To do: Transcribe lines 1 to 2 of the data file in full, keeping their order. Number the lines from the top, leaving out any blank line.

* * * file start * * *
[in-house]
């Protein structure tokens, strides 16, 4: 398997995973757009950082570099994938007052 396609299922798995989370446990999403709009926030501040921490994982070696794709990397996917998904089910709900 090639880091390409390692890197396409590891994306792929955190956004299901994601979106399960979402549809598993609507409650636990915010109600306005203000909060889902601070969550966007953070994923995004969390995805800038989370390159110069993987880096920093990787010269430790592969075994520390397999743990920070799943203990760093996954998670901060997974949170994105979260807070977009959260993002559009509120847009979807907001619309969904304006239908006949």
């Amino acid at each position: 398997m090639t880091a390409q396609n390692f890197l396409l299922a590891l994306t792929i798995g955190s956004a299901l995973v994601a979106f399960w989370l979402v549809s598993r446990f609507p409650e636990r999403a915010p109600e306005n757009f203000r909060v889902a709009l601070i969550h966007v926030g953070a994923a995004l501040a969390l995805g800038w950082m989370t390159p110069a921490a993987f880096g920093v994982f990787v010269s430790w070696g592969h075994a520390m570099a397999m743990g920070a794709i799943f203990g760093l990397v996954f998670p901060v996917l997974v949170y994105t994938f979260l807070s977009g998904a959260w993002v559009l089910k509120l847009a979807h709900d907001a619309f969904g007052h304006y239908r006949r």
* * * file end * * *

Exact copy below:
[in-house]
């Protein structure tokens, strides 16, 4: 398997995973757009950082570099994938007052 396609299922798995989370446990999403709009926030501040921490994982070696794709990397996917998904089910709900 090639880091390409390692890197396409590891994306792929955190956004299901994601979106399960979402549809598993609507409650636990915010109600306005203000909060889902601070969550966007953070994923995004969390995805800038989370390159110069993987880096920093990787010269430790592969075994520390397999743990920070799943203990760093996954998670901060997974949170994105979260807070977009959260993002559009509120847009979807907001619309969904304006239908006949």